How Did Ian Cognito Die? New Details About The Tragic Death Of The British Comedian

He was 60 years old.

How Did Ian Cognito Die? New Details About The Tragic Death Of The British Comedian instagram

On April 11th, British comedian Ian Cognito was in the middle of his stand-up set when he died suddenly. During his performance at The Atic Bar in Bicester, England, he went to take a seat and then “laid back for five minutes.”

The audience thought this was part of his act and as he died, they laughed. Staff eventually realized something was wrong and called an ambulance, while other employees attempted CPR. He was pronounced dead at the scene.


According to an audience member, Cognito had joked about having a stroke right before passing out. “Imagine if I died in front of you lot here,” he said to the audience.

And Andrew Bird, the host for the evening, said the comedian hadn’t been feeling well before going on stage, though he seemed better as he started his act. “He was like his old self, his voice was loud. I was thinking, ‘He’s having such a good gig,’” Bird said.

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But how did Ian Cognito die? Reports indicate that he had been taking medication for a heart condition, and passed away from a heart attack.


The comedian certainly won’t be forgotten, with support and praise pouring in from other comics, including Jimmy Carr, Katy Brand, and Jack Whitehall:

Cognito, whose real name was Paul Barbieri, had performed at clubs since the 1980s and was loved in Britain for over 30 years. He regularly appeared at Glastonbury Festival, and was known for his provocative acts and antics. He never appeared on television and was banned from many comedy clubs because of his personality.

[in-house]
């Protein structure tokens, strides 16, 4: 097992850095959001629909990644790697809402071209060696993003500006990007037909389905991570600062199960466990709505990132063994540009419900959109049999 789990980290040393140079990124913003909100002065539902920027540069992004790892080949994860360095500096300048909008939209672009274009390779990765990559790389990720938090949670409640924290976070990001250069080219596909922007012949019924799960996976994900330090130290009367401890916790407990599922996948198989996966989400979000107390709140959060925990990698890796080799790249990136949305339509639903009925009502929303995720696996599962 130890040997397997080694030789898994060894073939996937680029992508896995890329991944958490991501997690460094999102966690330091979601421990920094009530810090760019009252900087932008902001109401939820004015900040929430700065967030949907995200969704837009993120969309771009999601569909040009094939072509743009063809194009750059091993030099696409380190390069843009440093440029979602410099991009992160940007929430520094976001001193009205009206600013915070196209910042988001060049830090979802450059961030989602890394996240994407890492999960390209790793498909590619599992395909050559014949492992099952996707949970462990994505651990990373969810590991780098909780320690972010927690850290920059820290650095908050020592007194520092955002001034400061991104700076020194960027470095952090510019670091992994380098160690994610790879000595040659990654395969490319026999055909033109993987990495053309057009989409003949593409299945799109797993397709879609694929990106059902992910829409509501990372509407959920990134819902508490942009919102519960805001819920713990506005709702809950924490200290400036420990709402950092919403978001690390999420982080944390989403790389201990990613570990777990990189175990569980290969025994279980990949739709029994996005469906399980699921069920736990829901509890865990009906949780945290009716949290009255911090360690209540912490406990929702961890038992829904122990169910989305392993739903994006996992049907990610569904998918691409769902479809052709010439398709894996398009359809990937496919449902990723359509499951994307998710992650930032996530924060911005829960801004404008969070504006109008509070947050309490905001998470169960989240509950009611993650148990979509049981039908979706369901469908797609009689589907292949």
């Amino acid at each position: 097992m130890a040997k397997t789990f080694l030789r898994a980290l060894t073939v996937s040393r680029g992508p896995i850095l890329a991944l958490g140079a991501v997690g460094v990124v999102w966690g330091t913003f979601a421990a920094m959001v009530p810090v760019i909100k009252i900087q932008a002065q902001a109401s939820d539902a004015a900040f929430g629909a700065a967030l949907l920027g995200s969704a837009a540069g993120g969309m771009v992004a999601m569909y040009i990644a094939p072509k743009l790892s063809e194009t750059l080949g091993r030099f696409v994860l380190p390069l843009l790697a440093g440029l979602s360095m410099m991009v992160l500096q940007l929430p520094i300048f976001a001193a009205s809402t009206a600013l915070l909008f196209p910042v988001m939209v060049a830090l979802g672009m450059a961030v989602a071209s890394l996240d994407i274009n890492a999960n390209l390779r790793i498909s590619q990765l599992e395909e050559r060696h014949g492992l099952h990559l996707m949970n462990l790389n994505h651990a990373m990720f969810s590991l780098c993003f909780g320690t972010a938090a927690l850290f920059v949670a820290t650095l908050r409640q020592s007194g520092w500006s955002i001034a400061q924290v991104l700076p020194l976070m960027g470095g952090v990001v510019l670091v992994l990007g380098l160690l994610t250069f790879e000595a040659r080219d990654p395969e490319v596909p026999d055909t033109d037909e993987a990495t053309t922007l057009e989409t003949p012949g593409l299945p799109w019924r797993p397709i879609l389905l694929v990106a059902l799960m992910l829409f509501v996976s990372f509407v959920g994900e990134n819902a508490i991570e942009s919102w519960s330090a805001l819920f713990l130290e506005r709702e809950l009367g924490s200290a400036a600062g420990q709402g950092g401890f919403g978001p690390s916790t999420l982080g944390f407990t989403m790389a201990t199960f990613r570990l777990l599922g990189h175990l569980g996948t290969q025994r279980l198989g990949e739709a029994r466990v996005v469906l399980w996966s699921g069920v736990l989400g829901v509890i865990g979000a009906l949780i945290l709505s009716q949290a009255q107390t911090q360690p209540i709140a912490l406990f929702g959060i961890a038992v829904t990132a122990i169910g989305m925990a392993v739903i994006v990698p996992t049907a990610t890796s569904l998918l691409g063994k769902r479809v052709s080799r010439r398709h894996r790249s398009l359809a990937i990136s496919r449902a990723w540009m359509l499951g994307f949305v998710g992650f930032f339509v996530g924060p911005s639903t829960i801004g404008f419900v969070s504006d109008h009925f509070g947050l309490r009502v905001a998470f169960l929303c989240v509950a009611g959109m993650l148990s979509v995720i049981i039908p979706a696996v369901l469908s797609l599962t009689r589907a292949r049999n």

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Cognito was also known for his years of hard drinking, and once threw a television out the window at a hotel. He’d call colleagues the next day to apologize for his behavior, not having any memory of what happened. He stopped drinking about 18 months ago.



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He would also sometimes begin a set by bringing a hammer and nail on stage, and hanging his coat on the nail. “You know two things about me: I don’t give a f***, and I’ve got a hammer,” he would say, adding that a good comedian should “always leave the audience wanting more.” Perhaps that’s why the audience at his set the night he died thought his death was just a hoax.


During his career, he released comedy albums and music and wrote a memoir called A Comedian’s Tale. In the forward of his book, he suggested he would “die on stage doing what he loves most,” and that’s exactly what happened. He was in the midst of completing a second volume of memoirs when he passed away, and leaves behind two grown sons from a previous relationship.



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Surely, his memory will live on through his comedy, jokes, and the reaction he got from fans and audience members.

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Samantha Maffucci is an editor for YourTango who focuses on writing trending news and entertainment pieces. In her free time, you can find her obsessing about cats, wine, and all things Vanderpump Rules.